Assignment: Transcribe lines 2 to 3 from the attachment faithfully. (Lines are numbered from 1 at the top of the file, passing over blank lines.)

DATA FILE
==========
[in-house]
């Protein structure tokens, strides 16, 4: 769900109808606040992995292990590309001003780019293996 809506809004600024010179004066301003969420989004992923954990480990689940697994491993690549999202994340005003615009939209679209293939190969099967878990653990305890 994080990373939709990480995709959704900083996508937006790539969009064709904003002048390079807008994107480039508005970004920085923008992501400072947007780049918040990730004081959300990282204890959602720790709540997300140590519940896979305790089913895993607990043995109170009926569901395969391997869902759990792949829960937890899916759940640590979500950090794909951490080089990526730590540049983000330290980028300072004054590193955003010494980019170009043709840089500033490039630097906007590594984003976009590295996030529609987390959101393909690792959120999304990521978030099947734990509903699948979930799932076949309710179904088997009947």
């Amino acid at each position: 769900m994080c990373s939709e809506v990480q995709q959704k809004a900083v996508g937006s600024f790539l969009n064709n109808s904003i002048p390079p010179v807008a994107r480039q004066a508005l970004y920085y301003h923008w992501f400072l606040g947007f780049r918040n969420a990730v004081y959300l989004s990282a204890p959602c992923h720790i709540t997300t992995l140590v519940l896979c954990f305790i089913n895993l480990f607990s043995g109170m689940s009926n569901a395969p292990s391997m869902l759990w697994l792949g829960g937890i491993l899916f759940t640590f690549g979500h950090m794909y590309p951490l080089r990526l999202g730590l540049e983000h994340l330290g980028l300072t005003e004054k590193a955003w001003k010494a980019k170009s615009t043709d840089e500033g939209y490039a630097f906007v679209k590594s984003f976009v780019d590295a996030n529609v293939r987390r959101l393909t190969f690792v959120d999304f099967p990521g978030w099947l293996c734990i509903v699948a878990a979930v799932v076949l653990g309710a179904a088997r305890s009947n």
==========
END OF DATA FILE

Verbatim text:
């Protein structure tokens, strides 16, 4: 769900109808606040992995292990590309001003780019293996 809506809004600024010179004066301003969420989004992923954990480990689940697994491993690549999202994340005003615009939209679209293939190969099967878990653990305890 994080990373939709990480995709959704900083996508937006790539969009064709904003002048390079807008994107480039508005970004920085923008992501400072947007780049918040990730004081959300990282204890959602720790709540997300140590519940896979305790089913895993607990043995109170009926569901395969391997869902759990792949829960937890899916759940640590979500950090794909951490080089990526730590540049983000330290980028300072004054590193955003010494980019170009043709840089500033490039630097906007590594984003976009590295996030529609987390959101393909690792959120999304990521978030099947734990509903699948979930799932076949309710179904088997009947």
């Amino acid at each position: 769900m994080c990373s939709e809506v990480q995709q959704k809004a900083v996508g937006s600024f790539l969009n064709n109808s904003i002048p390079p010179v807008a994107r480039q004066a508005l970004y920085y301003h923008w992501f400072l606040g947007f780049r918040n969420a990730v004081y959300l989004s990282a204890p959602c992923h720790i709540t997300t992995l140590v519940l896979c954990f305790i089913n895993l480990f607990s043995g109170m689940s009926n569901a395969p292990s391997m869902l759990w697994l792949g829960g937890i491993l899916f759940t640590f690549g979500h950090m794909y590309p951490l080089r990526l999202g730590l540049e983000h994340l330290g980028l300072t005003e004054k590193a955003w001003k010494a980019k170009s615009t043709d840089e500033g939209y490039a630097f906007v679209k590594s984003f976009v780019d590295a996030n529609v293939r987390r959101l393909t190969f690792v959120d999304f099967p990521g978030w099947l293996c734990i509903v699948a878990a979930v799932v076949l653990g309710a179904a088997r305890s009947n």